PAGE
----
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"Almonds? Oh yeah, I have tried those before. Covered in chocolate." - Dudu, 2015.
Note: This problem is identical to Small and Large Weird Measurements, but with different bounds.
Dudu is trying to achieve a perfect beach body for his upcoming trip to Thailand. As such, as part of his strict regime he weighs himself every morning.
A few intervals of time are good, with a constant decrease of weight, and a few are bad, with a constant increase of weight. But some intervals are just weird.
We say that the measurements from an interval are weird if they alternate between increasing and decreasing. For instance, if the measurements for consecutive days are [1,3,2,5,1], these measurements are weird. If the measurements are [1,3,5,4], then they are not weird, since the value increases between 1 and 3 and between 3 and 5. Note that all intervals of size 1 are weird by this definition.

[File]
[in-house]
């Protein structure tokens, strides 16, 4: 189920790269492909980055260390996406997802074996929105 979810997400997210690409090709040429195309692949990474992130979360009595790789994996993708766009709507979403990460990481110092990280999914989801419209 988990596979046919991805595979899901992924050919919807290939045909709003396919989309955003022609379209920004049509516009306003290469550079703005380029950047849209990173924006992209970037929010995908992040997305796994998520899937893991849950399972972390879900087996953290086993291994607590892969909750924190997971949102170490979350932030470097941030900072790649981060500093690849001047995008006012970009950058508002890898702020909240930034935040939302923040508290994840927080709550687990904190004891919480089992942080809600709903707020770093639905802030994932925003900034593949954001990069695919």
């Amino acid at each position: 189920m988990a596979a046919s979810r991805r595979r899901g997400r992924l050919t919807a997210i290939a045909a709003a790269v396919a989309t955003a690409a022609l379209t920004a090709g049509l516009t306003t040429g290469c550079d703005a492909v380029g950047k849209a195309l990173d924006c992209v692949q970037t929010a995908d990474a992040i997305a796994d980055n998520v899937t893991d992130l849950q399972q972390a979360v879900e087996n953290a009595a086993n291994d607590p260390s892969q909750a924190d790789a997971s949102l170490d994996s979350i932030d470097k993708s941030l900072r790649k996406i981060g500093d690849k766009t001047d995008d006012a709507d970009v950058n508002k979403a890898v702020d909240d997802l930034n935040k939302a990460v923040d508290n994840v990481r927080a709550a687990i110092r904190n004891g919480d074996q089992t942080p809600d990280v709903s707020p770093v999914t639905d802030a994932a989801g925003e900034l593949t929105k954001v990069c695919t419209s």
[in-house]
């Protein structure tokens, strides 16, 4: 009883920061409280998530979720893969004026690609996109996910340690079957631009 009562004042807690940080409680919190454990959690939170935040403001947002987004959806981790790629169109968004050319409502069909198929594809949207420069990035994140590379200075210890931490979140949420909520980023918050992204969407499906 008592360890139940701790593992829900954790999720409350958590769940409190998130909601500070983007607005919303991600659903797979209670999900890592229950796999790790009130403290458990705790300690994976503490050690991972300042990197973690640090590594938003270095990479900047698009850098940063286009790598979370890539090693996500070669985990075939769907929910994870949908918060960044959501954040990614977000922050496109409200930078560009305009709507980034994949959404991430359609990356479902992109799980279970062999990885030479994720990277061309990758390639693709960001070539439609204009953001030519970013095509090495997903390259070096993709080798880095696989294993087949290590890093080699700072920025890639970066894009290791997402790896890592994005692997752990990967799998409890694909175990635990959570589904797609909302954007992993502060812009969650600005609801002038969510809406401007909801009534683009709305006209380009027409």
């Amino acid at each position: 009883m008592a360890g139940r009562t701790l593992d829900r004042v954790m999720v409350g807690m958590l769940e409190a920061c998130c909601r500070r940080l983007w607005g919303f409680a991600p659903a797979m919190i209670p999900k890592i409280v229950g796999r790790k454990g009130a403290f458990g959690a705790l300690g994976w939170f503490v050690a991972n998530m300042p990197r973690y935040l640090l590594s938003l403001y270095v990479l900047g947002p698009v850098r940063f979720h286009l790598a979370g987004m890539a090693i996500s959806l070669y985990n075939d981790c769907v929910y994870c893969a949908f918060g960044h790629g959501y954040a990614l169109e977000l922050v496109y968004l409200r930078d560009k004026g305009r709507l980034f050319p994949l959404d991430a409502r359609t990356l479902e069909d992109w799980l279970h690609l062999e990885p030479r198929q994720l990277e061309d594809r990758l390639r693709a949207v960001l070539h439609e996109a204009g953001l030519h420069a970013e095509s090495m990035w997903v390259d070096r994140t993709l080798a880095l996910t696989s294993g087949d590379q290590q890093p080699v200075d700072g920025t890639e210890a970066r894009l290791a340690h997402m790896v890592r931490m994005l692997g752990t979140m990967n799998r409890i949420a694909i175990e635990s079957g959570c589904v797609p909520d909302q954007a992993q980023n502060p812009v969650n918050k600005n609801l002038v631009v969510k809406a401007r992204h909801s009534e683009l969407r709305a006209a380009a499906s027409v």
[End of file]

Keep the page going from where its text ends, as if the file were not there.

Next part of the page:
Given a sequence of integers, we are interested in figuring out how many intervals are weird. See the sample below for a better explanation.
The first line of input will contain a single integer N, the size of the sequence.
The next line contains N numbers: a1, a2, ..., aN representing the sequence of measurements.
Output a single integer indicating the number of non-empty periods with weird measurements the sequence from the input has.
7 1 4 4 2 5 2 1
The intervals with measurements , [1,4], , , [4,2], [4,2,5], [4,2,5,2], , [2,5], [2,5,2], , [5,2], , [2,1], and  are weird.
Note that there are TWO intervals that corresponds to the measurement , so it is counted twice.